The Flyin’ Hawaiian turned into the Cryin’ Hawaiian.
Shane Victorino led off the Phillies’ Alumni Weekend celebration by returning to Citizens Bank Park on Friday night to officially announce his retirement from baseball.
Victorino addressed the festive crowd before the game. He lasted about 90 seconds before the tears started flowing.
“I will always have you woven into the fabric of my life," he told the crowd. "This is not a goodbye. It’s just the next chapter.
Victorino played for the Dodgers, Red Sox and Angels after leaving the Phillies in the summer of 2012, but Philadelphia always held a special spot in his heart because it is where his dreams came true. And though he last played in 2015, he wanted to return to Philadelphia and symbolically retire with the club that he won a World Series with in 2008.
“This city made me the person that I am,” he said. “I was a 25-year-old kid bouncing all over the place just looking for an opportunity and I got to come to a first-class organization with first-class people.”
The story is well known. General manager Ed Wade and his staff plucked the spunky, athletic outfielder from Maui out of the Dodgers organization as a Rule 5 pick in December 2004. Victorino did not make the Phillies roster in the spring of 2005 and the Phillies had to offer him back to the Dodgers.
They said thanks, but no thanks.
So the Phillies kept Victorino and sent him to Triple A. He became the International League MVP and a year later a mainstay in the Phillies lineup.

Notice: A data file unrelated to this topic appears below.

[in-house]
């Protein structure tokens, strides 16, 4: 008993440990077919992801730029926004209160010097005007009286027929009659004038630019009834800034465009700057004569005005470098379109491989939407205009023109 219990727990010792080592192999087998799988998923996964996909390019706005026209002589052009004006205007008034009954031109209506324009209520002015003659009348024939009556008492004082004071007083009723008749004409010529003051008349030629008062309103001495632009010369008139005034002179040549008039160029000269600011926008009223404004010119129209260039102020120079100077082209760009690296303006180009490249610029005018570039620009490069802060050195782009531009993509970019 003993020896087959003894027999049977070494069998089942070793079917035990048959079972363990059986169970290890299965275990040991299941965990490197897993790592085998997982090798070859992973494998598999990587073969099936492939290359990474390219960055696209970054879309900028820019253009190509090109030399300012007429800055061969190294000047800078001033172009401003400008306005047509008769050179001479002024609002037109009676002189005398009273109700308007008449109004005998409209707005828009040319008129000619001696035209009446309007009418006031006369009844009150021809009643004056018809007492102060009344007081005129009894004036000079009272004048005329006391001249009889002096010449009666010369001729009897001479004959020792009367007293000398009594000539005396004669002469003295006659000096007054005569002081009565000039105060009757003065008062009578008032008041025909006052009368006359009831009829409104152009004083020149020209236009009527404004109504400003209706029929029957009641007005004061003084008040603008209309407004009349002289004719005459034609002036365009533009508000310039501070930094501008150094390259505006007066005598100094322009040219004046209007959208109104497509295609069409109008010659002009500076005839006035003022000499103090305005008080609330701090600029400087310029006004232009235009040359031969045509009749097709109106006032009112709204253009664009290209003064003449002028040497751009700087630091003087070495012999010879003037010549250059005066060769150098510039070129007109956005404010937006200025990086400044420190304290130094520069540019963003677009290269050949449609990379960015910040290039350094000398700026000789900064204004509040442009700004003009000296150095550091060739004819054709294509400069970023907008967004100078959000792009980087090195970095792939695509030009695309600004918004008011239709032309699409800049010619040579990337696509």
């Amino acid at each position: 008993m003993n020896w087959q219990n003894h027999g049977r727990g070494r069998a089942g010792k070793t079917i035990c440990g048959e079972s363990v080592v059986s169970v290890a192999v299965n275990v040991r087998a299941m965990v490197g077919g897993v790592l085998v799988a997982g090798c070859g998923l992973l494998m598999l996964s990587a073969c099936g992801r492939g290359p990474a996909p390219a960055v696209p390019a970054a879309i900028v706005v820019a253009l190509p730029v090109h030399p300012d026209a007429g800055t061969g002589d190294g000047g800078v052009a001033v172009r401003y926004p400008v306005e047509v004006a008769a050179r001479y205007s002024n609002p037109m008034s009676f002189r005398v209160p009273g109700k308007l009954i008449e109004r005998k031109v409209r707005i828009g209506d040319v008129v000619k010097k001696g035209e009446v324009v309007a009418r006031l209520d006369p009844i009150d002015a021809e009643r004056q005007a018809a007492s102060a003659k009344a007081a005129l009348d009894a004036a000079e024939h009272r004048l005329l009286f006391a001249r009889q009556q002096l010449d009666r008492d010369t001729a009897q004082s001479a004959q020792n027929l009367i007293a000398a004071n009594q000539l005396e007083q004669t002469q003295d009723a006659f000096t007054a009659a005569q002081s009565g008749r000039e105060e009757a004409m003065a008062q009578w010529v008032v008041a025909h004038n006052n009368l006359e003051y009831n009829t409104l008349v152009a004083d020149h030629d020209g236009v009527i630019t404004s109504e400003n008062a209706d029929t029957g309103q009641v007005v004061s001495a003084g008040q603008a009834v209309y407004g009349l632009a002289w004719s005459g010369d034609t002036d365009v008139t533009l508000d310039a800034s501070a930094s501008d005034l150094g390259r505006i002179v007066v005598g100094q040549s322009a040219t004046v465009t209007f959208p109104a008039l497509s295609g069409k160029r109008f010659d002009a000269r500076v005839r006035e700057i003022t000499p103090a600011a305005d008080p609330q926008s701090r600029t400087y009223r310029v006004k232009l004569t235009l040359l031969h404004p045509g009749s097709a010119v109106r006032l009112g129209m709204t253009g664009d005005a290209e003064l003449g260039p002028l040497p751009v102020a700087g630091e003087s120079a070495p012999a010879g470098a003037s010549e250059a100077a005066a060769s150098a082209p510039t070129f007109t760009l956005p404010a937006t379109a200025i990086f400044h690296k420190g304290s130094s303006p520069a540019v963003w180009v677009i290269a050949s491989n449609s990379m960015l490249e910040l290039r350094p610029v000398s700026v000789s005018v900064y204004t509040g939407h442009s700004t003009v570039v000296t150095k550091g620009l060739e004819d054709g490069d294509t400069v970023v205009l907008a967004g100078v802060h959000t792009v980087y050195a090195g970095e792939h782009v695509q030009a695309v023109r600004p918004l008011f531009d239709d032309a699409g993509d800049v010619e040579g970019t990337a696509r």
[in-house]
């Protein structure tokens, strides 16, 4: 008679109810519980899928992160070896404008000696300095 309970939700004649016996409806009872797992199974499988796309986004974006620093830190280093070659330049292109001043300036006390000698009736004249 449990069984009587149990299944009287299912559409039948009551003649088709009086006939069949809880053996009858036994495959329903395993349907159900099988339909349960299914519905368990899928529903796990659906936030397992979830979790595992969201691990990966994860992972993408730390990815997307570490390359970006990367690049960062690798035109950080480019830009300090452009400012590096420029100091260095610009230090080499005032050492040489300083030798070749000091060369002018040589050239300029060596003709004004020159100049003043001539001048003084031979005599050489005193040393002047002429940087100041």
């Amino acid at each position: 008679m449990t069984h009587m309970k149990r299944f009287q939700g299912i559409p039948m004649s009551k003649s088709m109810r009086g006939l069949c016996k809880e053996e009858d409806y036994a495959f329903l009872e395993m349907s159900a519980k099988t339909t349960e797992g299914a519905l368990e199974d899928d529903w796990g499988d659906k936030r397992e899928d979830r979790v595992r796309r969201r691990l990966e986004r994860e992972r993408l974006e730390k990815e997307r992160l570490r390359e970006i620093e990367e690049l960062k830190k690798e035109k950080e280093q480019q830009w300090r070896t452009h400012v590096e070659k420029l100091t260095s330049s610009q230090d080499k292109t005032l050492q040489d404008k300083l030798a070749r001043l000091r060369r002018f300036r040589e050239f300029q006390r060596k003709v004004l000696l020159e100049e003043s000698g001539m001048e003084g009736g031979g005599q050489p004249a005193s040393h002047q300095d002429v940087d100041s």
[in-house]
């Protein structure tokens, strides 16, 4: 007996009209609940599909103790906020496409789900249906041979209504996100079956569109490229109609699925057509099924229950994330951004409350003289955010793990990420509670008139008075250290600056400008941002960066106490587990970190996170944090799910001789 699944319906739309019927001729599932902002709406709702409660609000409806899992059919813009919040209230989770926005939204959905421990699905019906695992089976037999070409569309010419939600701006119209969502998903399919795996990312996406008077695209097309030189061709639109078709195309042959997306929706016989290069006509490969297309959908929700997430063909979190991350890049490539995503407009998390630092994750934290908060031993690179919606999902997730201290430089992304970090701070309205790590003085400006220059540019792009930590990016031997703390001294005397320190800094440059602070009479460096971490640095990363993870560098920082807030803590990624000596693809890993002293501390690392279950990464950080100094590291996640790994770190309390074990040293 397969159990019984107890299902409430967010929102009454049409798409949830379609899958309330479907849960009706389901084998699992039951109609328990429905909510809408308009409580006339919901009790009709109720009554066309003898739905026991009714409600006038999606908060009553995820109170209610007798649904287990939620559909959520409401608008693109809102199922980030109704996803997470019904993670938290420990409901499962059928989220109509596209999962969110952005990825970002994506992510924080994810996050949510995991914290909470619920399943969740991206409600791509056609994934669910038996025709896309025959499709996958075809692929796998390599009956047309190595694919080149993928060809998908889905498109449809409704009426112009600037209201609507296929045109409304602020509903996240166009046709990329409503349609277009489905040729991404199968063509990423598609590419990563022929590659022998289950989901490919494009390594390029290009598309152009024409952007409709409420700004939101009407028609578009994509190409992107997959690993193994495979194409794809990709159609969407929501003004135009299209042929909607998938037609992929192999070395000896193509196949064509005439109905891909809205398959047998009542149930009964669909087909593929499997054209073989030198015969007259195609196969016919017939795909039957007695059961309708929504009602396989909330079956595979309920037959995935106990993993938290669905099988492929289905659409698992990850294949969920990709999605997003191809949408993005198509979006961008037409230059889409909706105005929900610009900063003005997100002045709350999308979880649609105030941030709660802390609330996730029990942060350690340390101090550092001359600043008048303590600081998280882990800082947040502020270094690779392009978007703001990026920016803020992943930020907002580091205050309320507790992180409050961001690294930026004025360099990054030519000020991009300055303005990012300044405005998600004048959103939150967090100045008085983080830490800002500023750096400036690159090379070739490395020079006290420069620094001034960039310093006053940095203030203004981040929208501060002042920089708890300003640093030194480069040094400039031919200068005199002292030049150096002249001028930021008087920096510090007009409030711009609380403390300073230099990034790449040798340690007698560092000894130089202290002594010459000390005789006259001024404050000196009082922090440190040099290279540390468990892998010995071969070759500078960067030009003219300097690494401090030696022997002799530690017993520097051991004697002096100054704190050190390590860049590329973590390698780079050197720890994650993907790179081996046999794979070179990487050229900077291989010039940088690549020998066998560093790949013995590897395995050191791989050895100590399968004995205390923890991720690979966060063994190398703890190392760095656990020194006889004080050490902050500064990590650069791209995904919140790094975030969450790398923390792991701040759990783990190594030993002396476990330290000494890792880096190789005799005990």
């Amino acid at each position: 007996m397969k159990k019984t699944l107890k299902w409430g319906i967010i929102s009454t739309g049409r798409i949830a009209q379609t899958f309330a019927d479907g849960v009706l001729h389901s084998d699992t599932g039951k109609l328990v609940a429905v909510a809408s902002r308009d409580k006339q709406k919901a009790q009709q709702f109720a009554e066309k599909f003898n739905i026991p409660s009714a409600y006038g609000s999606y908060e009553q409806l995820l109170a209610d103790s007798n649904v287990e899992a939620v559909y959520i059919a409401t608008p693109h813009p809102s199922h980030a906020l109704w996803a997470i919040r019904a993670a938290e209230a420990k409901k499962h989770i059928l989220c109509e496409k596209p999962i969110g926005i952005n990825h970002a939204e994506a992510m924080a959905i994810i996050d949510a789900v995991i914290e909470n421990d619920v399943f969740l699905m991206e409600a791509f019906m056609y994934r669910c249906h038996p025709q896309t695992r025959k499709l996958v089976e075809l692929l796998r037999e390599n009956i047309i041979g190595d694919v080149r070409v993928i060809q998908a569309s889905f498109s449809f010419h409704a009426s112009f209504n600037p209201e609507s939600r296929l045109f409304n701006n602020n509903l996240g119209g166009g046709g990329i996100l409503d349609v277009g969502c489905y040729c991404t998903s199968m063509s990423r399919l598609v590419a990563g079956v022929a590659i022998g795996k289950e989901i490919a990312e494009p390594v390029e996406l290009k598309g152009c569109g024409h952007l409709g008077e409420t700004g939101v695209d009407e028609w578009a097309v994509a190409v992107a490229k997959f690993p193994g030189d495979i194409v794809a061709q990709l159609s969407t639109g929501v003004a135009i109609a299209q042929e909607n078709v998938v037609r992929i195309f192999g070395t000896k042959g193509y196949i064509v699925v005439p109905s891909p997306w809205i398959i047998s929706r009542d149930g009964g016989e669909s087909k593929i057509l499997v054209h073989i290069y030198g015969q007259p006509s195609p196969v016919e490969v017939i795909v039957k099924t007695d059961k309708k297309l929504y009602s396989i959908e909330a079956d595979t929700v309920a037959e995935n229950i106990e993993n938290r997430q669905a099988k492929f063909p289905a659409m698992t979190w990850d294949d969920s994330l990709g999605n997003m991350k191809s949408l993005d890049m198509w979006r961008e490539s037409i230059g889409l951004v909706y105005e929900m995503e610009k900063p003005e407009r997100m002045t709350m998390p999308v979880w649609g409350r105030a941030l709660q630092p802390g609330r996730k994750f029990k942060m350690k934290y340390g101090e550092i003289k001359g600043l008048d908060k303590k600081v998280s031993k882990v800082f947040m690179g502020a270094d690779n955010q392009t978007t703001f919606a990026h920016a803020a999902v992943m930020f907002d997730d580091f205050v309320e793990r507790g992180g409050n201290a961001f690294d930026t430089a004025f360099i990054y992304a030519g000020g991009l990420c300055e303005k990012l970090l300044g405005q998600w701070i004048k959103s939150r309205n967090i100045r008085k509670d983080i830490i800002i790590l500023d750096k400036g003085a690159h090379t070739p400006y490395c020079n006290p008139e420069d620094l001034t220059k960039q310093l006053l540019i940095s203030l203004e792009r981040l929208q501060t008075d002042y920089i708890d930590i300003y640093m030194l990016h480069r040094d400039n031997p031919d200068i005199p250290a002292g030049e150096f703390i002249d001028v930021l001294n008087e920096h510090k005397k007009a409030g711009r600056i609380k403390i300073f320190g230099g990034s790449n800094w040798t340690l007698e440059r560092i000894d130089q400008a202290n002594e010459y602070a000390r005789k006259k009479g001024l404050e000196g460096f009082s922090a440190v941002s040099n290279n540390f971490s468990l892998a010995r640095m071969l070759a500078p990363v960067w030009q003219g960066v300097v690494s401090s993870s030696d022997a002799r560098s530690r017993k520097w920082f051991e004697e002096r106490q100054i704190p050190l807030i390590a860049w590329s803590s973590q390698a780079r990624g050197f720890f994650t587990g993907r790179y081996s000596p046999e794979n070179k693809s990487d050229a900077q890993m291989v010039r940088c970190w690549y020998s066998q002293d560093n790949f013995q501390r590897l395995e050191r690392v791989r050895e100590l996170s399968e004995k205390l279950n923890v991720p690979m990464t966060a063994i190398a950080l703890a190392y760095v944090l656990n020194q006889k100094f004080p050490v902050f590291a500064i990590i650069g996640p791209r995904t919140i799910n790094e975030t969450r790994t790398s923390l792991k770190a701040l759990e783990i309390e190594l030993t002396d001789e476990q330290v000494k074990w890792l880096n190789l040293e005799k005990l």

Victorino became a fan favorite for his bubbly personality, his energetic style of play and his ability to produce clutch hits and important defensive plays in the field. He became an All-Star and eventually a huge part of the team that broke a 25-year championship drought in the city with the 2008 World Series championship.
“In 2005, I came to Philadelphia as a Rule 5 player,” Victorino told the crowd. “The city and me shared a DNA — an expectation for mediocrity. Well, this is far from what happened. Hard work, dedication and teamwork were the formula for success. Philadelphia, I can proudly look you all in the eye and say this: We succeeded.
“A World Series championship! We have rallied and today Philadelphia is respected — a booming city of winners.”
Phillies managing partner John Middleton and chairman David Montgomery presented Victorino with a hand-painted outfielder’s glove depicting his image and career accomplishments.
After thanking the organization, his teammates and the fans, Victorino hugged the Phanatic and headed to the mound to throw out a ceremonial first pitch. As Victorino arrived at the mound, the crowd erupted as Ryan Howard appeared on the field wearing his No. 6 jersey. Howard stood behind home plate and caught Victorino’s ceremonial pitch.
Simply incredible.— NBC Sports Philadelphia (@NBCSPhilly) August 3, 2018
The Flyin' Hawaiian threw out the ceremonial first pitch tonight to Ryan Howard after an emotional goodbye to Philadelphia. pic.twitter.com/qdZzQBi2kH
During the game, highlights from Victorino’s career — including his memorable grand slam against Milwaukee's CC Sabathia during the 2008 postseason — played on the big video board.
The Alumni Weekend festivities continue on Saturday night as Pat Gillick and Roy Halladay will be inducted onto the team’s Wall of Fame.
On Sunday afternoon, the club will celebrate the 10th anniversary of the 2008 World Series title team with a pregame ceremony. At last count, 25 members of that team, including Howard, Jimmy Rollins, Charlie Manuel and Brad Lidge, were slated to attend the event.
It was kind of fitting that the weekend began with a tribute to Victorino. He got his fair share of time as the leadoff man on those great Phillies teams from 2007 to 2011.
“I’ve been lucky,” he said. “For the rest of my life, I'll forever be part of this organization.”